State and Province News March 2011
The state’s mining business has declined by nearly half since 2006, Jasper Stem, executive director of the North Carolina Aggregates Association, told The Mecklenburg Times. From November 2009 to November 2010, the industry lost 5,000 jobs, or 13 percent of its workforce. “We’re at near-Depression Era levels of performance for this country, and for Charlotte in particular,” Martin Marietta Executive Vice President and Chief Financial Officer Anne Lloyd told the newspaper. “We have had to adjust to match the demand in the construction sector.” Stem noted that, while he thought the area was recession-proof, companies with multiple operations were only running a single site and moving crews around. Lloyd emphasized the importance of SAFETEA-LU reauthorization: “I’m not sure people fully appreciate the importance of getting the construction industry back to work,” she said. “Until you get that sector back to work, you are not going to get the country back to work.”
The Ohio Department of Natural Resources (ODNR) hopes to reclaim 20 acres of Alley Park as a campground by 2014, according to the Lancaster Eagle Gazette. The parcel was mined for sand and gravel by two companies, the now-defunct Blazer Materials Corp. and Shelly Materials Inc. The latter producer reclaimed the land, added a retention pond, and planted trees, but the former company did not reclaim the land. An ODNR representative told the newspaper that only about 2 to 3 percent of mining permits result in forfeiture, and that number continues to decline. The state agency hopes to complete its reclamation efforts through grant funding.
Salt Lake City Mayor Ralph Becker is suing his own city’s Board of Adjustment for reversing a ban on sand and gravel mining by Ralph Smith Trucking Co. The Salt Lake Tribune reports that the suit names the board, the trucking company, and the owner of the mine property. It calls for a reversal on the board’s Dec. 23, 2010, ruling and asks that the trucking company be denied the right to mine sand and gravel. The city contends that it sent the trucking company notification of a zoning violation in 2005, and the company didn’t appeal it. In 2008, the city’s zoning administrator ruled that the property didn’t “enjoy a legal non-conforming mining and excavation use.” After that notice, the trucking company appealed. A hearing had not been scheduled at press time.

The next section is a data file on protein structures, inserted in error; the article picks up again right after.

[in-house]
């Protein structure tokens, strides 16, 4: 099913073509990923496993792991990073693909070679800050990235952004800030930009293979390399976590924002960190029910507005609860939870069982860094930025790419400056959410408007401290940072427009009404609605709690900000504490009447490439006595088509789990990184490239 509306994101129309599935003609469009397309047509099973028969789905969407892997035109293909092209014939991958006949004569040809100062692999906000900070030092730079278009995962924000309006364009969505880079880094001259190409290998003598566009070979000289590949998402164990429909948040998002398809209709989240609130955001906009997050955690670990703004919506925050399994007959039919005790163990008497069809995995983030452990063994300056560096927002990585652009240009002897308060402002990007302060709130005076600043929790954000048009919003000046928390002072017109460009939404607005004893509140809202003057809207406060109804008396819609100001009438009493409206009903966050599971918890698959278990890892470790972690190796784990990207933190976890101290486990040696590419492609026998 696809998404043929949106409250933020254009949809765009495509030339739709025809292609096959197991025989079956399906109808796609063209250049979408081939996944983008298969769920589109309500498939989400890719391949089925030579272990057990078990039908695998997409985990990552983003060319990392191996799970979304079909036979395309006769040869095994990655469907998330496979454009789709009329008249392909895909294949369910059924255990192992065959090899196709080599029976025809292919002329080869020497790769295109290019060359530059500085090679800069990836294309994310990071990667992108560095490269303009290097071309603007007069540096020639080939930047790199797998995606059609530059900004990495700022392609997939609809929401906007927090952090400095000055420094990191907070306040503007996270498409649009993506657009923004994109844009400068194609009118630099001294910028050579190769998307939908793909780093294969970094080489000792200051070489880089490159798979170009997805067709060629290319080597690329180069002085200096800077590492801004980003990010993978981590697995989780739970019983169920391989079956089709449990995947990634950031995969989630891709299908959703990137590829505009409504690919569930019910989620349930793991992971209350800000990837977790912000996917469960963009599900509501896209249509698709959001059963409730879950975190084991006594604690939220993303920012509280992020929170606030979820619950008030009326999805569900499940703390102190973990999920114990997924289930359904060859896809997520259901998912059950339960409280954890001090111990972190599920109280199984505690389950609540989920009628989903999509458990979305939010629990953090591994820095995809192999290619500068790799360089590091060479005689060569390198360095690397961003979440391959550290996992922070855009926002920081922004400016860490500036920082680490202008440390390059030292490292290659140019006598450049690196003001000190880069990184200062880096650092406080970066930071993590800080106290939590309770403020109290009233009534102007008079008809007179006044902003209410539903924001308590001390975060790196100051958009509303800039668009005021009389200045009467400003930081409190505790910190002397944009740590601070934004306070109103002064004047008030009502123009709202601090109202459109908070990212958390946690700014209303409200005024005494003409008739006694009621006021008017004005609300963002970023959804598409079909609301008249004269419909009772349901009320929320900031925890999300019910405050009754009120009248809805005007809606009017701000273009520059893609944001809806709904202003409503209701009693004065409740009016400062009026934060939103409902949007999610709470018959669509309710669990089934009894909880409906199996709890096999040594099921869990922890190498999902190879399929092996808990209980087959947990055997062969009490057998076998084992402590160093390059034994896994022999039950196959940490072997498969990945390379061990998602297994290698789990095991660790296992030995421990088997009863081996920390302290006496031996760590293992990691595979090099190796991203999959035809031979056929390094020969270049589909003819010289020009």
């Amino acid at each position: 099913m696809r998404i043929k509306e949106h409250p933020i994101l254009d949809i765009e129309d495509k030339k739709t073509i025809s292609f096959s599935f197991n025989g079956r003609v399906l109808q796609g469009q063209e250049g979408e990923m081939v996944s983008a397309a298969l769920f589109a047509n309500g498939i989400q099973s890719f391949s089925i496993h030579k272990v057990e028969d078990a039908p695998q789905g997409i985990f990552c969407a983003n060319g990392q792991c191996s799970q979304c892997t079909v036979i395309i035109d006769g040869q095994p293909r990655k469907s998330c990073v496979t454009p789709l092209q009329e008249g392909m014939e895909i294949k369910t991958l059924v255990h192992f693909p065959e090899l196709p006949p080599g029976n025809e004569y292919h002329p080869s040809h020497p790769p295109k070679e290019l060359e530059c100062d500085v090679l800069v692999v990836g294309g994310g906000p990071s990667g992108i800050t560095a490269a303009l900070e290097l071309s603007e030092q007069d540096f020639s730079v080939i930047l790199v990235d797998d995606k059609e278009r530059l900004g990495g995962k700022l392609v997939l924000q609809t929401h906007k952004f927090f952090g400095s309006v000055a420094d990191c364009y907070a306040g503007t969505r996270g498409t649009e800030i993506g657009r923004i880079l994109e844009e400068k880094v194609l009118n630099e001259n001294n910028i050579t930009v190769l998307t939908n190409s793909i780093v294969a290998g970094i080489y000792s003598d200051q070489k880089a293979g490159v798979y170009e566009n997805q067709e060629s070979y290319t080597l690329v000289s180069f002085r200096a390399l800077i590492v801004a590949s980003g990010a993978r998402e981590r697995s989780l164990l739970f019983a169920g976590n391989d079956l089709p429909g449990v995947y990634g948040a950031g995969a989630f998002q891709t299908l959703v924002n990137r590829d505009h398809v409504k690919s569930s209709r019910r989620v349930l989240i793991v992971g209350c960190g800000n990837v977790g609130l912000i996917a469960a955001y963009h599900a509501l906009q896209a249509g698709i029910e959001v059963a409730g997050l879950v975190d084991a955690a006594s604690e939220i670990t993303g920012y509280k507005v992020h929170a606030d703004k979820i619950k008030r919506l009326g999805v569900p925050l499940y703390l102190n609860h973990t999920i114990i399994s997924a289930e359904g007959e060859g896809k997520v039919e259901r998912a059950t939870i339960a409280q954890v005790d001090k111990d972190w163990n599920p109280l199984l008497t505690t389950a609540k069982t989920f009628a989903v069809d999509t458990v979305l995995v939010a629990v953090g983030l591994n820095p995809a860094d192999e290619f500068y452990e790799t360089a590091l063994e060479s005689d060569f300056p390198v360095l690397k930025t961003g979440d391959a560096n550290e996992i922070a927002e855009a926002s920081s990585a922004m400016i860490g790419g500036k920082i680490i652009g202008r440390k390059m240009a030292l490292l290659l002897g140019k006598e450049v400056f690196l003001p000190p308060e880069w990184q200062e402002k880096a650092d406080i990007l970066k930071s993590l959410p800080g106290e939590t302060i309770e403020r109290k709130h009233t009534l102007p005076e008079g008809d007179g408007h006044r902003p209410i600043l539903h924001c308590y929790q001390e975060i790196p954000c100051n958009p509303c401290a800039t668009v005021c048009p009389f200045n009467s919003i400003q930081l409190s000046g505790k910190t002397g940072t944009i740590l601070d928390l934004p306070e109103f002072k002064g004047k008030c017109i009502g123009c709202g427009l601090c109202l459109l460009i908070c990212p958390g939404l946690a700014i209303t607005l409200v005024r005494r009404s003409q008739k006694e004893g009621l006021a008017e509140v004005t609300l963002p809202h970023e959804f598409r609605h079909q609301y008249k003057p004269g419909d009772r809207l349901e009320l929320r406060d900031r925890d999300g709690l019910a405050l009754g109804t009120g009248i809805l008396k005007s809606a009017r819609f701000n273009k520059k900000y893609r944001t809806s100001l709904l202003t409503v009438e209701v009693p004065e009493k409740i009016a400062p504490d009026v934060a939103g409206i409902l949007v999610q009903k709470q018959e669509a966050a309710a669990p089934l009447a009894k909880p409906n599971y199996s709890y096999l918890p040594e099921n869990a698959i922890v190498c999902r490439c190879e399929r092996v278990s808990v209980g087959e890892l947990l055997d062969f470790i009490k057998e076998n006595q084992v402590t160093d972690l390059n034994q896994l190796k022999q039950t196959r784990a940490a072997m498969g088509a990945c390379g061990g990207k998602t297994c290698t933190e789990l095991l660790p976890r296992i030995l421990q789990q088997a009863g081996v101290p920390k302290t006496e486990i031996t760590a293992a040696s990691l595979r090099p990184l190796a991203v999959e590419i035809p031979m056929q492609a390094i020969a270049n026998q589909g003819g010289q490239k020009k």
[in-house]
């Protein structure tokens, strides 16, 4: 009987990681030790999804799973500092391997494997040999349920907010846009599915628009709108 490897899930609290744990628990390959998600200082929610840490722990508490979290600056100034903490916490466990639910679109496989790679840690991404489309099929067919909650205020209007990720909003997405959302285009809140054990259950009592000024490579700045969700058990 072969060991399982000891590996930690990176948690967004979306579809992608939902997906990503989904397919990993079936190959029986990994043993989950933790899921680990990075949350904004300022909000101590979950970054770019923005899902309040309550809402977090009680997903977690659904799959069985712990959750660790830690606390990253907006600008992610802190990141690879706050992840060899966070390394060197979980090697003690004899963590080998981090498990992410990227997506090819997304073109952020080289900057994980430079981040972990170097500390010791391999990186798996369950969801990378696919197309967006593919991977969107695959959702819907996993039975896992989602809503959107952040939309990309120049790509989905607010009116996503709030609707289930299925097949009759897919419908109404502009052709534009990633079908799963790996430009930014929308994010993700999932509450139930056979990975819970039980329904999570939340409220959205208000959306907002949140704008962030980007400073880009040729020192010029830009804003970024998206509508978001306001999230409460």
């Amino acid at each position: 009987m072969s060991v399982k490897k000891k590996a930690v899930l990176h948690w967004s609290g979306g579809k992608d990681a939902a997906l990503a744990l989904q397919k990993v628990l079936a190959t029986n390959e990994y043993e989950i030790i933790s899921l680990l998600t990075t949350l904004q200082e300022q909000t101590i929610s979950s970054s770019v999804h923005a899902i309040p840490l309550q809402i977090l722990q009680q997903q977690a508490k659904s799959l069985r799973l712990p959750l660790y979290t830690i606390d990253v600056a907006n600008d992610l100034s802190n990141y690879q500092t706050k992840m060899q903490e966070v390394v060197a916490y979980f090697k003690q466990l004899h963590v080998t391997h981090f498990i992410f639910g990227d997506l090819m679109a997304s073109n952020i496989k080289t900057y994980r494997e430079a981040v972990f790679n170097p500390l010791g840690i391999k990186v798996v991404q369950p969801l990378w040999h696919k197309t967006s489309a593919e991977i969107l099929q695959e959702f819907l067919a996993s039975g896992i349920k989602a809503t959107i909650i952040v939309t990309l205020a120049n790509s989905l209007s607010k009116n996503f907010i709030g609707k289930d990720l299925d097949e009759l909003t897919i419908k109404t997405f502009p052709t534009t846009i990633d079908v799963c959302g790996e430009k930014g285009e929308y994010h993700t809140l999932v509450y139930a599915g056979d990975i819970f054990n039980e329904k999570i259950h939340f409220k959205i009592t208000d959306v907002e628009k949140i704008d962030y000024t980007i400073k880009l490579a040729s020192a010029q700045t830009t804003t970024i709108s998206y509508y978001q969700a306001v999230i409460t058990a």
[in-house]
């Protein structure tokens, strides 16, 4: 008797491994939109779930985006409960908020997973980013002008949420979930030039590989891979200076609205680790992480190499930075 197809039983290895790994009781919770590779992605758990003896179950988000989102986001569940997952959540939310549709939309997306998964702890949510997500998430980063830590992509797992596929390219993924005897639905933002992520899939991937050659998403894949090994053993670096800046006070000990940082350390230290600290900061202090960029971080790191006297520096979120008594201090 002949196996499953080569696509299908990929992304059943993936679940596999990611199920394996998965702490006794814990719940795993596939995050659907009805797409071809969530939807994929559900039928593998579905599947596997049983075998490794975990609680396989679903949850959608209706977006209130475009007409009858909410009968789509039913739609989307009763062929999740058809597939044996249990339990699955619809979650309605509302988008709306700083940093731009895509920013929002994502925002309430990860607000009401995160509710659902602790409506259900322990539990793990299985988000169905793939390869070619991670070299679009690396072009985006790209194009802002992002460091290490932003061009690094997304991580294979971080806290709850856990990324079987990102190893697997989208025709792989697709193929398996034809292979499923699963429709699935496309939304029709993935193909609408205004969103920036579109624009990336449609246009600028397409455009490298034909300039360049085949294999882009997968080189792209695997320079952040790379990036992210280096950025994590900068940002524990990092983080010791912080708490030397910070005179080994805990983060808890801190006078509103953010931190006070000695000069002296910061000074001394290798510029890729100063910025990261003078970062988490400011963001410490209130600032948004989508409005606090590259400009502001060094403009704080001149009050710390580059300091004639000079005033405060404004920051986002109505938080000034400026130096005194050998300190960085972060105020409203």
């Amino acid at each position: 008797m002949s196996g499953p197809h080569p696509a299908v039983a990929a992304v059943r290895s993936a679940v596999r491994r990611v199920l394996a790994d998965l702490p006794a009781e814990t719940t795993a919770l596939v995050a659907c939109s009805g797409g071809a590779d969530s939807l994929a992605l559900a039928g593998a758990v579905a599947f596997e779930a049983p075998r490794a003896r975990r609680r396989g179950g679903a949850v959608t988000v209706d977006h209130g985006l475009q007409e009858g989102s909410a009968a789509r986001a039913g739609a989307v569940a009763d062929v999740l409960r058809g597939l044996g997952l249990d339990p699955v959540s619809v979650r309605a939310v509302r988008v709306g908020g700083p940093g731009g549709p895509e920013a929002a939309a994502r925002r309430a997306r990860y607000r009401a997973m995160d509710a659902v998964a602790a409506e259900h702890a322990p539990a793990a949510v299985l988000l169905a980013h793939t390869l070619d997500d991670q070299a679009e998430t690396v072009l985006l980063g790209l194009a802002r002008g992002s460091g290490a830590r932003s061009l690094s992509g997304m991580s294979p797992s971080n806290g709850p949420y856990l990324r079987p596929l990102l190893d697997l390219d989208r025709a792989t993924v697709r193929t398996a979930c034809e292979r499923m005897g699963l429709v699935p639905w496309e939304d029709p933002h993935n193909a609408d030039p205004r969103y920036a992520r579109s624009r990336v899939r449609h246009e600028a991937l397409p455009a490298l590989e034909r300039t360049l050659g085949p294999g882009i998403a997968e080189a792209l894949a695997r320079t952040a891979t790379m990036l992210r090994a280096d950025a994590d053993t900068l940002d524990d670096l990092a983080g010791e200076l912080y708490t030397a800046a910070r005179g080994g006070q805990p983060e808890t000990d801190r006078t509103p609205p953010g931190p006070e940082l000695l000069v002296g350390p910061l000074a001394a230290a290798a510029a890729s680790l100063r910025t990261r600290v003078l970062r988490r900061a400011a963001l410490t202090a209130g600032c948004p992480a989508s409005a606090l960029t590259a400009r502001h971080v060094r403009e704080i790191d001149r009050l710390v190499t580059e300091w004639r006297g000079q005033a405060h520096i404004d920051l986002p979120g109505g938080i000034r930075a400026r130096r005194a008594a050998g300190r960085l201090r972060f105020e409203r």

In late January, several truck drivers parked their semis in front of the Parkways Authority headquarters in Charleston as a sign of their opposition to tolls on U.S. 35. According to The Charleston Gazette, the drivers and area business owners told the Parkways Authority board that a toll road would hurt commerce and force truckers to bypass the tolls by using separate routes. John Thompson, who owns a sand and gravel company in Mason County, told the newspaper that if his truckers were forced to pay $8.50 each time they stopped at one of the two proposed tollbooths on U.S. 35, he’d have no choice but to lay off workers.
A regional aggregate study in British Columbia has stalled due to lack of funding, the Kelowna Capital News reports. The Regional District of Central Okanagan is now looking for other ways to prioritize gravel pit applications that have been repeatedly denied. The most recent mapping of geologic resources in the area took place in 2001. Regional partners contributed approximately $60,000 toward the study with the expectation that industry and senior government would also contribute, but neither group wanted to fund the study. A similar study in Fraser Valley also stalled when regulators realized how long it would take to receive nearly $250,000 from individual mining permits. One regional official noted that an interim policy was necessary to address the permitting issue until federal gas tax funding is available. He noted that the region could not put applications on hold for another 18 months to two years.
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